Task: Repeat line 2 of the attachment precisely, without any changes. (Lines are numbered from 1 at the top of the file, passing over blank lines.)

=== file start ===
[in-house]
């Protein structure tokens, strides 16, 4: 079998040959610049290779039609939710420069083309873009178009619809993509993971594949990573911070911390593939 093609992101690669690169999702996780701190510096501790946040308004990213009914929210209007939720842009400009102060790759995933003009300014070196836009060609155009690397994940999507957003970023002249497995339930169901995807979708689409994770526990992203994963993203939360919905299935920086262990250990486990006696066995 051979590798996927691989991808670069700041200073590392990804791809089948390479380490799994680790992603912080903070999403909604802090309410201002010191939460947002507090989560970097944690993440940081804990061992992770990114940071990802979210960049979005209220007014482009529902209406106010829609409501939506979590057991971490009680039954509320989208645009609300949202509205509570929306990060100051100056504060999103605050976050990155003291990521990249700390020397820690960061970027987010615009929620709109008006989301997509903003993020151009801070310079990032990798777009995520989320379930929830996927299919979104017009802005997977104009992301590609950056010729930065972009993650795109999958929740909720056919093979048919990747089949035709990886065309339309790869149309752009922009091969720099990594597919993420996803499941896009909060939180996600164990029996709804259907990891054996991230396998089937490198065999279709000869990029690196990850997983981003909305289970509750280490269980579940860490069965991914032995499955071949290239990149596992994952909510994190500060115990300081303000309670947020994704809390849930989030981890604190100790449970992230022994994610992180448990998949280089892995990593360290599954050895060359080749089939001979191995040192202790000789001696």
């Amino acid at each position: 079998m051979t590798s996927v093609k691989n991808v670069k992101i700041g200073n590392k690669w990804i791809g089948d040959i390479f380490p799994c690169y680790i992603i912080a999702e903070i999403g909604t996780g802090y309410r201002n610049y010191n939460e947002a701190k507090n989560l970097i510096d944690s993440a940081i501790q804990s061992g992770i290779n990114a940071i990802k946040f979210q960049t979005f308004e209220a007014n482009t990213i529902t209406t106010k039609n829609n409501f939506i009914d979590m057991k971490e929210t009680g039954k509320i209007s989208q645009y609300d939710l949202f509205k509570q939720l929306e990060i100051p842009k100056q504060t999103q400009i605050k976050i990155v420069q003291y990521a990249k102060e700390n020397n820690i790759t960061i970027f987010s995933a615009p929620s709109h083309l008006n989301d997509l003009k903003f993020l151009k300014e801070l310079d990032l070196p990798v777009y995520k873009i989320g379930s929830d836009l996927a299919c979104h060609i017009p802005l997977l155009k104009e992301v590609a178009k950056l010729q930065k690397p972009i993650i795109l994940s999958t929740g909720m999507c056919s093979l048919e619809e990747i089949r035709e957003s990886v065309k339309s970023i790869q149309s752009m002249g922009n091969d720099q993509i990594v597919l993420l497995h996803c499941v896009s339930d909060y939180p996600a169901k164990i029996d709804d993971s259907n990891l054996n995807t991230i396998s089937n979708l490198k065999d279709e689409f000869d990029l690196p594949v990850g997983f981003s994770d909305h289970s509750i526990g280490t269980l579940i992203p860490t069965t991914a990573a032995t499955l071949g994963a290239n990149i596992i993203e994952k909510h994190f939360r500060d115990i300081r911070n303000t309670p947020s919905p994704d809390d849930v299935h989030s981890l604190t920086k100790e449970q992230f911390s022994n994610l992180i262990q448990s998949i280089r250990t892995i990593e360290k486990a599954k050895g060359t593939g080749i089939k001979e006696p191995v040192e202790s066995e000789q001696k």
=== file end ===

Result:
């Protein structure tokens, strides 16, 4: 079998040959610049290779039609939710420069083309873009178009619809993509993971594949990573911070911390593939 093609992101690669690169999702996780701190510096501790946040308004990213009914929210209007939720842009400009102060790759995933003009300014070196836009060609155009690397994940999507957003970023002249497995339930169901995807979708689409994770526990992203994963993203939360919905299935920086262990250990486990006696066995 051979590798996927691989991808670069700041200073590392990804791809089948390479380490799994680790992603912080903070999403909604802090309410201002010191939460947002507090989560970097944690993440940081804990061992992770990114940071990802979210960049979005209220007014482009529902209406106010829609409501939506979590057991971490009680039954509320989208645009609300949202509205509570929306990060100051100056504060999103605050976050990155003291990521990249700390020397820690960061970027987010615009929620709109008006989301997509903003993020151009801070310079990032990798777009995520989320379930929830996927299919979104017009802005997977104009992301590609950056010729930065972009993650795109999958929740909720056919093979048919990747089949035709990886065309339309790869149309752009922009091969720099990594597919993420996803499941896009909060939180996600164990029996709804259907990891054996991230396998089937490198065999279709000869990029690196990850997983981003909305289970509750280490269980579940860490069965991914032995499955071949290239990149596992994952909510994190500060115990300081303000309670947020994704809390849930989030981890604190100790449970992230022994994610992180448990998949280089892995990593360290599954050895060359080749089939001979191995040192202790000789001696």